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Pros: This is without a doubt the simplest power line adapter I’ve installed; it’s truly, plug and play. It works amazingly well > 80Mbps one hundred + feet distance spanning two panels (one arc fault). There isn’t anything to dislike; two plugs-ins, connect a few cables, pick a plug verifies unprompted the connection. What ordinarily would be a button to sync the adapter is a security button; don’t mistakenly push it until installation is complete.
I imagine; AV (XAVB5421-100PAS AV500) refers to be audiovisual, if so, it implies it can’t/shouldn’t be used for anything else > its application specific. That’s a misnomer, there’s a lot more to this device than A/V; HD streaming & gaming.
Ideally, all buildings would include hard wired Ethernet connectivity, even if they did, outlets would likely be in the wrong place. This power-line adapter accomplishes the task very well. Incidentally, there wasn’t a conflict using unrelated (different manufacturer) power line adapters on shared wiring.
Distributing an effective Wi-Fi signal is essential; impractical in many situations without an asset like this tethered to a Wi-Fi expansion device. I’ve been using power line adapters for quite a while; the new breed is ultra-stable (plug-and-play); compare that to the ongoing hassle of resyncing wireless range extenders.
Cons: Without getting into the details; following instructions “do not plug in a power strip,” a distant wall plug was used; requiring a 20 ft. Cat 6 Network Cable to connect the adapter to the router.
Other Thoughts: Using a wireless bridge or remote access point in conjunction with a power-line adapter beats attempting to piggyback a wireless signal using a wireless range extender. There’s no getting around, wireless has been interwoven into the fabric of everyday life; contemplate supplementing this power-line adapter with (“amazing value”) > D-Link Amplifi Access Point/MediaBridge (DAP-1525) StandardsIEEE 802.11a/b/g/n, IEEE 802.3/3u/3abFrequency Band2.4GHz/5.0GHz.
I’ve discussed my two favorite applications, Wi-Fi extension & net cams; the importance of having a handy Ethernet receptacle/s available shouldn’t be forgotten, i.e., homework station; it would be a good idea to get an extra set > growing the ensemble to three outlets; they’ll work in unison.
Arguably purported speed rating may be overstated - nevertheless – from my perspective; it’s irrelevant. There’s little doubt, this power line kit is faster than my ISP (download 66.31MPS), more than adequate.
Pros: Very impressive packaging > arrived encased in an extraordinary compartmentalized case; enclosed memory modules had a science fiction vibe > striking, brushed stainless steel band against a back textured background. Its physical presentation is something to behold; heightening expectations. An insignificant flaw detracted from a nearly perfect presentation; several screws attaching the module's stainless steel collar weren’t properly seated/flush.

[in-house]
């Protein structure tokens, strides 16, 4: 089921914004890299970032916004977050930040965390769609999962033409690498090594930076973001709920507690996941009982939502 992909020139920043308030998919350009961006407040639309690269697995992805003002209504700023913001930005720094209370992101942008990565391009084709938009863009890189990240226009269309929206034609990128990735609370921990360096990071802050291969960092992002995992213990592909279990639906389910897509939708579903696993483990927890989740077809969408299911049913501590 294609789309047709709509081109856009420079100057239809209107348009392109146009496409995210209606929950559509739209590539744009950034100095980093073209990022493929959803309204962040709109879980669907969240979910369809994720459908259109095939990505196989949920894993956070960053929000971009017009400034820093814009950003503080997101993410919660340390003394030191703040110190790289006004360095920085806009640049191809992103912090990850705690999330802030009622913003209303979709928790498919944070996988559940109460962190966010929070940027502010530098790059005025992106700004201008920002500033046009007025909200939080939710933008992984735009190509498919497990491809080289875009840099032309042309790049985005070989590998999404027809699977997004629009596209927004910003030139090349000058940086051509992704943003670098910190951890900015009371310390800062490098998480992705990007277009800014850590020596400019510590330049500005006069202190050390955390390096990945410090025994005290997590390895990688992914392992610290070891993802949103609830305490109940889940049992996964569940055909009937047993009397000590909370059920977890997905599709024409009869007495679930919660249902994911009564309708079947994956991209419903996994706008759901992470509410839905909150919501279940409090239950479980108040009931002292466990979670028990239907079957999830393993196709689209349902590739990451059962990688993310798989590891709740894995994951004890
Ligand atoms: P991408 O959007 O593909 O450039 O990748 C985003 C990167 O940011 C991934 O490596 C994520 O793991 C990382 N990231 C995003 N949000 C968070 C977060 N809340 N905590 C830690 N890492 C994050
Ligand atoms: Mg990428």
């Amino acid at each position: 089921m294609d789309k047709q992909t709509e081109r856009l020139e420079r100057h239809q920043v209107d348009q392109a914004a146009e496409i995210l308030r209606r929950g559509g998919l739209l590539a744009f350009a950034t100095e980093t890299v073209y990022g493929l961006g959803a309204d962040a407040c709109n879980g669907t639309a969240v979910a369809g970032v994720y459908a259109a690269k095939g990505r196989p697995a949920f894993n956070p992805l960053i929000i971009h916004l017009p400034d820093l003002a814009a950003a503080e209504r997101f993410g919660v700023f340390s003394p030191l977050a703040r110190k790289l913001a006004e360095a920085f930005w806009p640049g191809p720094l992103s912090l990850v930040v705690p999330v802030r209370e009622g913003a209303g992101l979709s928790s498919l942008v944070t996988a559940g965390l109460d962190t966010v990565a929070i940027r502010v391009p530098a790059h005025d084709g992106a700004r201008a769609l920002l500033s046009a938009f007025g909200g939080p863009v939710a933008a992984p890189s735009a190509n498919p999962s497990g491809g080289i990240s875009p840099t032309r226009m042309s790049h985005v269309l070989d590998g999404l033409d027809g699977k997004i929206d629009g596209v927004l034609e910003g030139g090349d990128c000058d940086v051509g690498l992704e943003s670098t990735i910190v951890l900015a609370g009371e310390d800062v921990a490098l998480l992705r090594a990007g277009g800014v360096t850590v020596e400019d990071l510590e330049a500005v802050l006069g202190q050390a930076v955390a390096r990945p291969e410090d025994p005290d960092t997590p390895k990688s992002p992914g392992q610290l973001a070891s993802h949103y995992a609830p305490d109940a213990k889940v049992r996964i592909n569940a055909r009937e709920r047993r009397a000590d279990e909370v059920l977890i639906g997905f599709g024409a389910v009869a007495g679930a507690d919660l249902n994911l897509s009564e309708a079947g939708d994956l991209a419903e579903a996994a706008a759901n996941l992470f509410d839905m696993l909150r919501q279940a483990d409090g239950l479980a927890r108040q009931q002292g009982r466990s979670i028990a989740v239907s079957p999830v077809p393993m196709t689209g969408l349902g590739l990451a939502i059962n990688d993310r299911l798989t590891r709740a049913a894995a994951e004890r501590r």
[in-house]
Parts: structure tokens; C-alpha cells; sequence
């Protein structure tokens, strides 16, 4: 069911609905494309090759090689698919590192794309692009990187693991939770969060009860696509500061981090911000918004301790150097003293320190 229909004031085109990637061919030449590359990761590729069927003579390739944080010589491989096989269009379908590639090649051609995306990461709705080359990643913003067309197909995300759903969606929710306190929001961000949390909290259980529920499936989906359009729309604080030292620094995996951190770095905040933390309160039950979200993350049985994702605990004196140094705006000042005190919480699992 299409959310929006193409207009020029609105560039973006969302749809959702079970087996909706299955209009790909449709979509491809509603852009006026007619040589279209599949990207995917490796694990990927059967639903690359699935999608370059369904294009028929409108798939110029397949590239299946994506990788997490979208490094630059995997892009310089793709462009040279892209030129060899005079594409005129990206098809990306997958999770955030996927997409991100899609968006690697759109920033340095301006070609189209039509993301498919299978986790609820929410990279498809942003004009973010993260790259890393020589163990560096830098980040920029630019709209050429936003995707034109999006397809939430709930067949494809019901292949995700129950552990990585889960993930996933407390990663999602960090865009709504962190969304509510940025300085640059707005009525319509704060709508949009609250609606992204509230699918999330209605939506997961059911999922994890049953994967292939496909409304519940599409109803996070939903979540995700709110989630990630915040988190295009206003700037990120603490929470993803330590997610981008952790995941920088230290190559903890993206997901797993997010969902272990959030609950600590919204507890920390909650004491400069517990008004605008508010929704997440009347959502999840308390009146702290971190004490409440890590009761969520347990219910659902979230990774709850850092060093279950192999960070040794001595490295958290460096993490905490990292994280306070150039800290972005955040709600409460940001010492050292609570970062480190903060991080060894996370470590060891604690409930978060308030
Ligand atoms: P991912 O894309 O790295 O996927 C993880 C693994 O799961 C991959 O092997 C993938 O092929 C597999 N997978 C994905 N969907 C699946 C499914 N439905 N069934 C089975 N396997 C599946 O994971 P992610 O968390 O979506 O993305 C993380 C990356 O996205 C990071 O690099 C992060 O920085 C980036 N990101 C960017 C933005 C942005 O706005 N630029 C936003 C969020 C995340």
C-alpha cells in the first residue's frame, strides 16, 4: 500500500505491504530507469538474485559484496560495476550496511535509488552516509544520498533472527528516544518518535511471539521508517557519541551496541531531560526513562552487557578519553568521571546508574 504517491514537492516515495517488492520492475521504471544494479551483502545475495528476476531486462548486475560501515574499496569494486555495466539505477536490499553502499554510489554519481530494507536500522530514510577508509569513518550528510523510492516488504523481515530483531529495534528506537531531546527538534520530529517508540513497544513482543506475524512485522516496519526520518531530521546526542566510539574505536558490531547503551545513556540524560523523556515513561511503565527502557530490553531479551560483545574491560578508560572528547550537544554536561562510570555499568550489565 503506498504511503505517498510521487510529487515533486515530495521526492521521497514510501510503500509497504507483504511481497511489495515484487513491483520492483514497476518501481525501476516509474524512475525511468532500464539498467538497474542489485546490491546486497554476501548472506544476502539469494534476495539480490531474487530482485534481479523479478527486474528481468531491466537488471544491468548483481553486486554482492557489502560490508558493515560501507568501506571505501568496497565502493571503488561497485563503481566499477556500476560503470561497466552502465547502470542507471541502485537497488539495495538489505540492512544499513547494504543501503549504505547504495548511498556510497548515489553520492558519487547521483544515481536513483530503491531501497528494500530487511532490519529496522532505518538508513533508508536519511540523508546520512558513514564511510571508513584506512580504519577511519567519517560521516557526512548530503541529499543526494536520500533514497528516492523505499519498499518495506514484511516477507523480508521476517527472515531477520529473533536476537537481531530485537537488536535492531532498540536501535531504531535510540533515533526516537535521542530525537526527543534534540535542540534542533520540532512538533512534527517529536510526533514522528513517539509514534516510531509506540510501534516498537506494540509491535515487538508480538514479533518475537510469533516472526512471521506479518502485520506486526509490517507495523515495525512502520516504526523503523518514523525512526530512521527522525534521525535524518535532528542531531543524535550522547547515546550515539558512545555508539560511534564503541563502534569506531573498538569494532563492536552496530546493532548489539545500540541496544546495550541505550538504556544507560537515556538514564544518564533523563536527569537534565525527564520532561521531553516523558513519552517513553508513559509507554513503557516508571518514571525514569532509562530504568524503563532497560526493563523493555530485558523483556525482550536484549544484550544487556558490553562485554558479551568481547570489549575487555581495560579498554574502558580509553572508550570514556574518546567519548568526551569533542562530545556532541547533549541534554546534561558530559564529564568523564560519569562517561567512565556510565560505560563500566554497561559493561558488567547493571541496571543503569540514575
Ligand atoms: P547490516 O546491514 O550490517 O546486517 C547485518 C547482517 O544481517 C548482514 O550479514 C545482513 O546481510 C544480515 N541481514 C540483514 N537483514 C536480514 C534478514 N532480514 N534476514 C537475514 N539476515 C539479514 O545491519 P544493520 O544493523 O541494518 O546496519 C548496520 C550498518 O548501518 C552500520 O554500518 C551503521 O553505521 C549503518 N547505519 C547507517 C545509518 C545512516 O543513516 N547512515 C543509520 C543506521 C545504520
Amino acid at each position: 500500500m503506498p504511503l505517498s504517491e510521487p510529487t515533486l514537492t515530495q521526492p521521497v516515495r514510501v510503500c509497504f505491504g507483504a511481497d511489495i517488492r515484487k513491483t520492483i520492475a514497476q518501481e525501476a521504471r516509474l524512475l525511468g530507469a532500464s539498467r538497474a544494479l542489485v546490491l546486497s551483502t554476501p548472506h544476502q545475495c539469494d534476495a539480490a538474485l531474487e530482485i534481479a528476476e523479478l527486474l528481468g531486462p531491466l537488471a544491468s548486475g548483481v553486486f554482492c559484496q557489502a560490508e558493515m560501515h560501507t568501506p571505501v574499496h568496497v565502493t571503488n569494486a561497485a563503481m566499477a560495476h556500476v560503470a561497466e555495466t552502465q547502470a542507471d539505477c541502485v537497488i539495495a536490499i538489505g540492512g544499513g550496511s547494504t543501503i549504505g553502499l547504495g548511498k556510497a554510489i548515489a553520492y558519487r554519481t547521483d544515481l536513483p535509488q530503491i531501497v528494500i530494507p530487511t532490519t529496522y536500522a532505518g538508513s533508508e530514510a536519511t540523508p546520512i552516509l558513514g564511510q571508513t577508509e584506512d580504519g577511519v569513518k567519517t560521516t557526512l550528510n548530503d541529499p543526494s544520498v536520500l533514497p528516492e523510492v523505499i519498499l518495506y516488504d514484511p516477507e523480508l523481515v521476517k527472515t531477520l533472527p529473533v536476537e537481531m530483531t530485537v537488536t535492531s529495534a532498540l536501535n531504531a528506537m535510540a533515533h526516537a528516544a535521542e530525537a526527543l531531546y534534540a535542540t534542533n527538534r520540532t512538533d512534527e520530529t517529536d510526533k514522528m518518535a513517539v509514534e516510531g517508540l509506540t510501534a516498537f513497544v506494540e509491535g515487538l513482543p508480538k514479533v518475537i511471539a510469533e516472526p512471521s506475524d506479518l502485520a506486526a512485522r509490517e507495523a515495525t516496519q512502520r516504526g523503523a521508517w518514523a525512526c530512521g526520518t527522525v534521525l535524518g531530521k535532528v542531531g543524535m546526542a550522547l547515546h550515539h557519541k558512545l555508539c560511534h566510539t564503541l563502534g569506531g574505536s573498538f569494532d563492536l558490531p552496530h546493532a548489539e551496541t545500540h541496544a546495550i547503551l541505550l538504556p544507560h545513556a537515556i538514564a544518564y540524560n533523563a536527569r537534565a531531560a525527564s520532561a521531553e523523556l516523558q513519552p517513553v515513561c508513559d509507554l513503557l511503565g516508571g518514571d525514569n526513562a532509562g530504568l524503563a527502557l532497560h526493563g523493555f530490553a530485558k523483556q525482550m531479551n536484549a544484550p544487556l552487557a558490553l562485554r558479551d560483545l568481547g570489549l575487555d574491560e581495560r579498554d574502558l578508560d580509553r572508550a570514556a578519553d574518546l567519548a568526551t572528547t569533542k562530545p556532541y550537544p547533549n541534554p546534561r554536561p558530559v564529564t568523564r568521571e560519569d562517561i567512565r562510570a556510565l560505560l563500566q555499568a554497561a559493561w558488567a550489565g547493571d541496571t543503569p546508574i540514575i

There’s little doubt we’ve got something special here, turning another page in PC development; DDR4 SDRAM offering improved power efficiency > 20-40% over DDR3; twice the speed of its predecessor DDR3, with faster fault discovery – and - improved data communication with the main board. Despite all that, a case identification badge wasn’t included.
Transitioning to these innovations would be quick, if it were as simple as slapping new RAM in an old rig, it isn’t. Taking the leap isn’t going to be cheap or easy; it’ll require new infrastructure to support it > replacing motherboard, CPU + cooling device; things which can be swapped/re-purposed > peripherals, case, power supply, hard drive, optical drive, miscellaneous plug-in boards (Wi-Fi, graphics and etcetera) and operating system. On the other hand, you could start from scratch, there’s no reason too; PCs are modular, designed to be tinkered with.
For many, cost will be a deterrent & unjustifiable premature hassle; others will find it as exciting as unwrapping a gift. DDR4’s strengths go way beyond gaming +s; folks, which dealing numbers; words & graphics > large (cross-platform) images, text documents > PDF documents, converting PDF files, creating PDFs, and scientific applications, i.e., radio frequency spectrum analysis.
Turning the page from DDR3 SDRAM to DDR4 SDRAM is comparable to the evolution of 802.11n to 802.11ac Wi-Fi a few years back. At that time, the prevailing attitude was 802.11ac it wasn’t ready for prime time; naysayers were wrong; so are folks that are skeptical about DDR4 & this product > they’re on the verge of changing the PC landscape.
Cons: Documentation not included. It’s pricey, so is a Rolls-Royce.